Shimberg Gardens soon will be a little greener, with 50 mature trees transplanted to the four acres adjoining Town 'N Country Commons.
The trees, provided and installed by the Hillsborough County Parks, Recreation and Conservation Department, boost the total value of donations to the gardens and adjacent building to more than $103,000.
Fundraising launched in 2005 has helped provide trees, shrubs, low-volume irrigation and more for the gardens and bordering county complex at 7606 Paula Drive, which houses a library, senior center and Head Start center.
"We want this as a place where people bring their kids," said Rob Gamester, chairman of community projects for Town 'N Country Garden Circle, the 70-member club raising money to supplement needs at the park, where amenities include a shaded ADA-accessible play structure on a padded safety surface.
A retention pond near the property's center is being developed as a water feature, with aquatic plantings installed to improve water quality and attract wildlife. A footbridge and ducks are in the pond's future.
The property also includes a gazebo, benches, trash receptacles and walkways, including one circling the pond.
The county will plant the trees on the park's southern edge to better buffer it from parking lots behind an automotive garage, dive shop, grocery, other retail stores and a funeral home fronting West Hillsborough Avenue.
"The community always wanted to create a screen against the commercial site here," said arborist Chris Postiglione of the Hillsborough County Architecture Services Department, who earlier this month toured the property to examine trees and other plantings recently installed at Shimberg Gardens and around the $11 million county two-story building which opened in December 2008.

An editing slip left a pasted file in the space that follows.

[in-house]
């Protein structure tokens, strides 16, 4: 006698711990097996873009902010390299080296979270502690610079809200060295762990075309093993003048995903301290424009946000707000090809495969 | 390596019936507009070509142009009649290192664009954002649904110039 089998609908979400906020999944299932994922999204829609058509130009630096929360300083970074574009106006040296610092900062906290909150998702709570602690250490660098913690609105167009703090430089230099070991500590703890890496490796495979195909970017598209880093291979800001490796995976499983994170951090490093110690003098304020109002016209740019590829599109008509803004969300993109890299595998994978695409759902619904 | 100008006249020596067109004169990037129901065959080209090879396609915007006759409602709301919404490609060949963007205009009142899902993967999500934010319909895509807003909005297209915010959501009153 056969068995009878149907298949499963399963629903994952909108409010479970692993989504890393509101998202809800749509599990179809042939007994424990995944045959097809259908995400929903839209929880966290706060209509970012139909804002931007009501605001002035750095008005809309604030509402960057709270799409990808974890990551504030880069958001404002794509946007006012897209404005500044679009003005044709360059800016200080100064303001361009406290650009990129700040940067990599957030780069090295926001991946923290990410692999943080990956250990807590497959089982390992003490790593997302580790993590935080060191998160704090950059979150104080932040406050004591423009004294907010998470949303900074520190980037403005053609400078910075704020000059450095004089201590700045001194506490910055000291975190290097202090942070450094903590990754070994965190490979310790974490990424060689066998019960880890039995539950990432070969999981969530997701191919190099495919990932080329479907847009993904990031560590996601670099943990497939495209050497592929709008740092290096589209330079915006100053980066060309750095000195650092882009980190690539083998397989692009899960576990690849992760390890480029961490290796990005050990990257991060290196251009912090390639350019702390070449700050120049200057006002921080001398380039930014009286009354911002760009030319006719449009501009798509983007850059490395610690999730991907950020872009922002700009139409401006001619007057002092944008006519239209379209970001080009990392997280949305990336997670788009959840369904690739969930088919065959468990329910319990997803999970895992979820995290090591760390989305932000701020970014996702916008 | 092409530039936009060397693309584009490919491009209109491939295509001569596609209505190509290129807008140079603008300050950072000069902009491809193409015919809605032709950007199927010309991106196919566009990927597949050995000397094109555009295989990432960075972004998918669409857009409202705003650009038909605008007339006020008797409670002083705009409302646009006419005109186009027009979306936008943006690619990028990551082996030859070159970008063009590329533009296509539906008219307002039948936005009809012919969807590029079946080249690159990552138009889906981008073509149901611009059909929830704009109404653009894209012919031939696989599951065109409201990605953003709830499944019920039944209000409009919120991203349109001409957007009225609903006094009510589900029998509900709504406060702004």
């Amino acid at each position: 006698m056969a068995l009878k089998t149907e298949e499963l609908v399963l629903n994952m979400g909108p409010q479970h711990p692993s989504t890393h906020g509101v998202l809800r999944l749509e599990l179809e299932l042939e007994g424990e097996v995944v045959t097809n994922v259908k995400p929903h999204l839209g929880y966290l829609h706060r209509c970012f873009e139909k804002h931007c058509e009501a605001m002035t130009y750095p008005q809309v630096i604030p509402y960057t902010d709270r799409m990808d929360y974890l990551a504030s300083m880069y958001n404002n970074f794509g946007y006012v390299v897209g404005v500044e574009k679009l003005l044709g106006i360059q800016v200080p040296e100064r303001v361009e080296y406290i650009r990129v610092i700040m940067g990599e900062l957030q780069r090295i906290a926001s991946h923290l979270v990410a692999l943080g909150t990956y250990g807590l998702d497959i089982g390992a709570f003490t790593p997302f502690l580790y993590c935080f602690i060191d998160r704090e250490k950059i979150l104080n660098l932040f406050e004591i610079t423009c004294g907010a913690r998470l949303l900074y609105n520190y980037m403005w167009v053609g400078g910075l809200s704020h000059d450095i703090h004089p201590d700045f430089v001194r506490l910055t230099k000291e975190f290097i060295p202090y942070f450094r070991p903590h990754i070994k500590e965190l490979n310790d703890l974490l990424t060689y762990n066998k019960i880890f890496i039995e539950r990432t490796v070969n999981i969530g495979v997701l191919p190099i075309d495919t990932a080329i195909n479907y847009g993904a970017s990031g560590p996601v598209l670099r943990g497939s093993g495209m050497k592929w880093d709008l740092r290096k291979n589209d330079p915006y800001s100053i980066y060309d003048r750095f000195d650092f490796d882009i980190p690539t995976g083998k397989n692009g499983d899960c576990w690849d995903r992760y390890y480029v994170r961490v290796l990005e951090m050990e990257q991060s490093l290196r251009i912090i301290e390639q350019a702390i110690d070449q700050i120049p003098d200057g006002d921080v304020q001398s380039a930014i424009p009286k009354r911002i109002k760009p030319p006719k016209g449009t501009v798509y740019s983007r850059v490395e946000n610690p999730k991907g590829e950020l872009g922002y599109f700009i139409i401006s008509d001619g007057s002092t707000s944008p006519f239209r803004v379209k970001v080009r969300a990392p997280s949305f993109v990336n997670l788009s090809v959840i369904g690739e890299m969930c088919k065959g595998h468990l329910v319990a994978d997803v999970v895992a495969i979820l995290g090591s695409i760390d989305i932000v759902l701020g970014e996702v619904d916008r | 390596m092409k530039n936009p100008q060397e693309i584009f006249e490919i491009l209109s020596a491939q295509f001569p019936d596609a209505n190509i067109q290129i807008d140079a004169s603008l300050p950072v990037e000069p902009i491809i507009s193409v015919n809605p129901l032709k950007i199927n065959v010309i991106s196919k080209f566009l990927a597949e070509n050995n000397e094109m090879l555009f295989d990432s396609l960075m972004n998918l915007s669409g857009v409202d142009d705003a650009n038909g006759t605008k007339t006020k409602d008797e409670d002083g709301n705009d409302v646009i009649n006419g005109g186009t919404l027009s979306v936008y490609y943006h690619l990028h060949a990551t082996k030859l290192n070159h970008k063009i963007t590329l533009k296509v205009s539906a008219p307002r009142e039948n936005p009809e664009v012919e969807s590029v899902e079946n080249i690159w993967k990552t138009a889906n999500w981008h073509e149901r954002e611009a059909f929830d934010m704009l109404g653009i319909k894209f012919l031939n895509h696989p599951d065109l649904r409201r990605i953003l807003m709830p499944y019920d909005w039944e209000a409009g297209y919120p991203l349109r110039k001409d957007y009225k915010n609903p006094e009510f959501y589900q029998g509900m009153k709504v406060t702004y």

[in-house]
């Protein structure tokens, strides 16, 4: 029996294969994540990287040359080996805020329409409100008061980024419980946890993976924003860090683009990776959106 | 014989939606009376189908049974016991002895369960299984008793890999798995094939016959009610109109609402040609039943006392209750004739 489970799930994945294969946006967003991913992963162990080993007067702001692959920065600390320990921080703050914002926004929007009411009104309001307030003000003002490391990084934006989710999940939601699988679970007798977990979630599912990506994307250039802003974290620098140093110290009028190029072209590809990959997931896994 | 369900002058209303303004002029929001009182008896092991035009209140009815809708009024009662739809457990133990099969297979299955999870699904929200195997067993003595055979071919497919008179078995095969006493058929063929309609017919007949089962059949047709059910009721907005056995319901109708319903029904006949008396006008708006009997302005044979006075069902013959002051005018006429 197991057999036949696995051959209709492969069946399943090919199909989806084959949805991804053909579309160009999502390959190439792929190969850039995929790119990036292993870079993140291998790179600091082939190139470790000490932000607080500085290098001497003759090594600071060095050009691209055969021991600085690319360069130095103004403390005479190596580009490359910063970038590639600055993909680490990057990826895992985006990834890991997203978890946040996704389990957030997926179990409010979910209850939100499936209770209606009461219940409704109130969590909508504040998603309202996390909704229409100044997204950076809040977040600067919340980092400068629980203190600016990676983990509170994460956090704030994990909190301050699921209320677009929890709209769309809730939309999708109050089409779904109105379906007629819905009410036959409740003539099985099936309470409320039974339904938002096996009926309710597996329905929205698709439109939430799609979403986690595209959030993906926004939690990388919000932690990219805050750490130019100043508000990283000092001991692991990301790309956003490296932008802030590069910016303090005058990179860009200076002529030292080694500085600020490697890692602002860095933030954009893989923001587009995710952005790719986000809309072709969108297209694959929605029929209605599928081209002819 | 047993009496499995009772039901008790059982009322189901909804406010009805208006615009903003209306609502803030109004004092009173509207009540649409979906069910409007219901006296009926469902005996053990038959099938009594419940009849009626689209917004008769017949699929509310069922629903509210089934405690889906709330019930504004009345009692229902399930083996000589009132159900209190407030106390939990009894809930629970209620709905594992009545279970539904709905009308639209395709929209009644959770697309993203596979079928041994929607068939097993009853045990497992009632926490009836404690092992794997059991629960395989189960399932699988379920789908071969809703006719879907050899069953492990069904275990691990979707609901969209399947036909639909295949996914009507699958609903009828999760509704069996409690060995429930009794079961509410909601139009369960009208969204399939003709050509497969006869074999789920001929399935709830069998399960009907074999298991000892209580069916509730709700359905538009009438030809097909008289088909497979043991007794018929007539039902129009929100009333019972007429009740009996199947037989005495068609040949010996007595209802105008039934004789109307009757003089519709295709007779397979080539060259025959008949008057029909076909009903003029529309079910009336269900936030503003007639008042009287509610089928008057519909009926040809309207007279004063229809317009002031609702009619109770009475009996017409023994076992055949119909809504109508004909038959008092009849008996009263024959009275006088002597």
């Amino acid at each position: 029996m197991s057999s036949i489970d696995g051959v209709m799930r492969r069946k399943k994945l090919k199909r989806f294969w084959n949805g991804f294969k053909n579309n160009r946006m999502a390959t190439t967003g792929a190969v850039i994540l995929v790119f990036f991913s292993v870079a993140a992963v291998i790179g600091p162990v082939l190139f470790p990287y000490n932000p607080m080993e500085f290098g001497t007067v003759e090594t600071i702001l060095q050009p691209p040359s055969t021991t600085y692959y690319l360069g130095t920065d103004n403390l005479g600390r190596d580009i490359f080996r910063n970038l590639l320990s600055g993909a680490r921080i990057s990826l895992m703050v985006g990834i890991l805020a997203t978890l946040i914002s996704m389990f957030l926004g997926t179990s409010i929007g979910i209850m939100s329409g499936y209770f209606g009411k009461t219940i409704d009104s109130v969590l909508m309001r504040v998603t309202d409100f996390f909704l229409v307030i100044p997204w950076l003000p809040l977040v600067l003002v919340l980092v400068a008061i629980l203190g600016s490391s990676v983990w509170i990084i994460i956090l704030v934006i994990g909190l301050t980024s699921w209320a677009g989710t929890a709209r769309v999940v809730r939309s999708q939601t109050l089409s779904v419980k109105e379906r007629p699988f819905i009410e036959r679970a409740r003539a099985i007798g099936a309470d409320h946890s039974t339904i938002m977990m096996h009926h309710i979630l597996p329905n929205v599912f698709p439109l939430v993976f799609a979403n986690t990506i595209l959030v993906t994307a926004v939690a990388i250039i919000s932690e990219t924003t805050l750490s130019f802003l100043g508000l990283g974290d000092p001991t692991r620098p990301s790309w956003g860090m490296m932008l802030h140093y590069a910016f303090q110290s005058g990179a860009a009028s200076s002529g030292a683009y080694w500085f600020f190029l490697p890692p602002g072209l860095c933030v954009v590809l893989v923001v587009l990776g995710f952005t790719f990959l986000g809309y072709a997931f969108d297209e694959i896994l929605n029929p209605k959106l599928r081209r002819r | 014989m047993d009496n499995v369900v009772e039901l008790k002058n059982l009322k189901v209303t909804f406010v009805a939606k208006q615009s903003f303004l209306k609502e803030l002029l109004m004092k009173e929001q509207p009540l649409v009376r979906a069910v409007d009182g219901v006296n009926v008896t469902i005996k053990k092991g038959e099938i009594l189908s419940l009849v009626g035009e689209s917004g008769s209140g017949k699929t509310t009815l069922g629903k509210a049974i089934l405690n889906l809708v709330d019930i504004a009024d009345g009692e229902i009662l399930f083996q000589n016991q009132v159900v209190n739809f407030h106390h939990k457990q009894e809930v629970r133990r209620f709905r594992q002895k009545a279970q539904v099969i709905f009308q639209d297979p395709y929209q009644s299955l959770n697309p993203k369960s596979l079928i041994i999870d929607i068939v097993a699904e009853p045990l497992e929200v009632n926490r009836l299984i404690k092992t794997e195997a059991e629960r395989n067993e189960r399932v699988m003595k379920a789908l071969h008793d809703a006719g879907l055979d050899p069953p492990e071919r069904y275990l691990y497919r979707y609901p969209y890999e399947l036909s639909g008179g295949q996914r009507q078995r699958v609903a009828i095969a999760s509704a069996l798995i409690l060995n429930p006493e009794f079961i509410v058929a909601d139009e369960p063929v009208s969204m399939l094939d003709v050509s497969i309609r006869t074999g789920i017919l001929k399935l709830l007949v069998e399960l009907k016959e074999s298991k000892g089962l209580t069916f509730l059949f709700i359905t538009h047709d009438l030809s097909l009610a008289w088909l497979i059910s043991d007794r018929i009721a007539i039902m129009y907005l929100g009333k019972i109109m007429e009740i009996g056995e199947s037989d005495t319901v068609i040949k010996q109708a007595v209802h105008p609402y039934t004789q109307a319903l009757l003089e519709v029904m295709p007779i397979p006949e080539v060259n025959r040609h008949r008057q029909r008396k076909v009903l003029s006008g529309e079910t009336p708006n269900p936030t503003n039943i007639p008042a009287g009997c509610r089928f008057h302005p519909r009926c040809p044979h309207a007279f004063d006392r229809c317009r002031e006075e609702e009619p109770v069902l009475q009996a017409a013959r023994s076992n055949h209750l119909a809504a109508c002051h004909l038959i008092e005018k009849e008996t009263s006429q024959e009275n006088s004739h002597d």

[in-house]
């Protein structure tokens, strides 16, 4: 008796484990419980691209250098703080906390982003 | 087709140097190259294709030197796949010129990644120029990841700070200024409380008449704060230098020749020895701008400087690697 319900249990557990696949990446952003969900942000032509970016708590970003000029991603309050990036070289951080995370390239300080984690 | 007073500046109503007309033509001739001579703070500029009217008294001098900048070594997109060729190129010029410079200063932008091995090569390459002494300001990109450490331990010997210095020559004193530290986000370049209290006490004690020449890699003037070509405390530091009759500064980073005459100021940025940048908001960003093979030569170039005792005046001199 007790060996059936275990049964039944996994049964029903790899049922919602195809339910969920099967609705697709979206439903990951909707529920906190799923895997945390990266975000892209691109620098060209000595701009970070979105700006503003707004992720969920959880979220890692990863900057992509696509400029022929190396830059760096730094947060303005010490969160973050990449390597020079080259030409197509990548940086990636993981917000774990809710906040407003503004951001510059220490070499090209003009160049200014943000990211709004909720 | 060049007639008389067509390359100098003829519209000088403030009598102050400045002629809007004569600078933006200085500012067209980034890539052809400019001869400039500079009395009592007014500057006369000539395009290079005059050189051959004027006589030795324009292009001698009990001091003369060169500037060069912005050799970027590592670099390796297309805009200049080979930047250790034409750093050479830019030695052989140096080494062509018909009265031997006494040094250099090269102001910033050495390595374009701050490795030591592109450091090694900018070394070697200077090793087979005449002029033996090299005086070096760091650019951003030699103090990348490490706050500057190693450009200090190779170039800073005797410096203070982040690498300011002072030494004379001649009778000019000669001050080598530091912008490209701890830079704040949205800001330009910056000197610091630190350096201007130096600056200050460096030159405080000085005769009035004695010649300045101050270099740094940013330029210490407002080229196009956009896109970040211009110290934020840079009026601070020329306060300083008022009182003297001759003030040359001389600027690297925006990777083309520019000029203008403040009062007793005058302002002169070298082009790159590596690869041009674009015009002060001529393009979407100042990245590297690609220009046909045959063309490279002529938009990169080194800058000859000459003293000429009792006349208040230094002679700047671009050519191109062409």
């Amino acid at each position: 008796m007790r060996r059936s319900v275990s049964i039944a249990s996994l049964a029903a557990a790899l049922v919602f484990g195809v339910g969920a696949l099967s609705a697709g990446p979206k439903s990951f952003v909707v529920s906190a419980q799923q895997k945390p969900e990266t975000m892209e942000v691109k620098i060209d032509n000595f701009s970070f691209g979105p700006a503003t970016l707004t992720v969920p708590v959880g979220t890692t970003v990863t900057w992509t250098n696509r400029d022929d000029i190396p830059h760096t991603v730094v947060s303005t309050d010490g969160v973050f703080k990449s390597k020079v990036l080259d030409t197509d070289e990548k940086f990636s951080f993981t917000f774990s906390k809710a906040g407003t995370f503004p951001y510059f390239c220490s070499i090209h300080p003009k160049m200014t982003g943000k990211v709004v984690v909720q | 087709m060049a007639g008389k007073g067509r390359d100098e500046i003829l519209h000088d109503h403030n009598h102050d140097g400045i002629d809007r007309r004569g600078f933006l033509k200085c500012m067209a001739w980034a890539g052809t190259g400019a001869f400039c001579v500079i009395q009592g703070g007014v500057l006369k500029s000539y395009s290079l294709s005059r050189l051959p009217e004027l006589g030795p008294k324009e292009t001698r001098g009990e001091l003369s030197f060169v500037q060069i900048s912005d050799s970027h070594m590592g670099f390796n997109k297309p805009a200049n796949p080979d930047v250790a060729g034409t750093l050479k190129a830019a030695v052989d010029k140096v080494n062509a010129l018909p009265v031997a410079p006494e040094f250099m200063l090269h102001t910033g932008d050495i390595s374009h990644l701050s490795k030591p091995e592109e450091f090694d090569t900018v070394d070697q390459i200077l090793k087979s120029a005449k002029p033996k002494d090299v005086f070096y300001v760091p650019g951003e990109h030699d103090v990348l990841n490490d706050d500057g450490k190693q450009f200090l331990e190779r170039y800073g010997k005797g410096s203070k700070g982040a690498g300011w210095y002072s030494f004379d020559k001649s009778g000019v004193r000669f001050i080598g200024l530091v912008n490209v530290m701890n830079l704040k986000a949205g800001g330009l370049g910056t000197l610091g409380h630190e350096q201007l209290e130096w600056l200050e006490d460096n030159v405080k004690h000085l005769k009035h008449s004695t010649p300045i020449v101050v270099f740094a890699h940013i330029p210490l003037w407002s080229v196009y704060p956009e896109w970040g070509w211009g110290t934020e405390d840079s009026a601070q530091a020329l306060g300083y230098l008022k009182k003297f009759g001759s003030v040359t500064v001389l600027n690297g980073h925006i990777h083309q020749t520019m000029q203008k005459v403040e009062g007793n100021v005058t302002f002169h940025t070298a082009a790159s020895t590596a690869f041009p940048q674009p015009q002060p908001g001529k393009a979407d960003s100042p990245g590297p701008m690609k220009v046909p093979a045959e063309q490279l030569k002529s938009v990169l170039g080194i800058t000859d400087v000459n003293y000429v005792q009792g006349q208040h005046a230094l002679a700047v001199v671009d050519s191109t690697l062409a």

"This is all part of the community plan we worked on from 2000 to 2003," Gamester said. "We had more than 400 people participate. And one of the things they wanted to do was screen that ugliness back there." A drainage ditch behind the rear parking lots recently was sullied with roadside litter, along with an automobile tire and a grocery cart.
A chain-link fence masked with a green shroud has been installed on the property line, paid for by the owners of the commercial property.
Native or Florida-friendly trees earmarked for the buffer will come from county parks where parking lot expansion or other construction requires they be removed. Species scheduled for replanting in about 90 days include longleaf pines, red cedars, elms and red maples.
"Our overall plan is to have several gardens here," including an aquatic garden, and gardens to attract birds, butterflies and wildlife, Gamester said. The pond is attracting turtles, reptiles, birds and dragonflies, indicators the body of water is healthy, Gamester said.
Also in the works is an obelisk the Garden Circle plans to install near the pond. The gray granite pillar with four polished sides will be 3 feet high, capped with a small pyramid.
Engraved on the monument's east side will be an explanation of the gardens being dedicated to the Shimberg family. James H. Shimberg Sr. and his brother, Mandell "Hinks" Shimberg, were the developers of Town 'N Country, beginning in 1959.
The monument will be dedicated this fall as part of the Garden Circle's golden anniversary observance. "We want to dedicate on the 50th anniversary, because the Garden Circle has been doing this kind of stuff for the community for 50 years," Gamester said.
The monument also will be engraved with names of donors of financial gifts of $1,000 or more to the ongoing Shimberg Gardens project.
In addition to county funds and grants, contributions have included $14,000 from the Garden Circle; $10,000 each from the civic associations for Town 'N Country Park and Twelve Oaks; $9,000 from Friends of the Town 'N Country Library; and $5,000 each from the civic associations for Pat Acres Estates, Timberlane/Woodlake and Bay Crest Park.
"We just hope it will be something for the entire community to enjoy," Gamester said. There are plans to print a brochure with illustrations so visitors can identify the trees and plants, and learn about the species' growth characteristics and the types of wildlife they attract.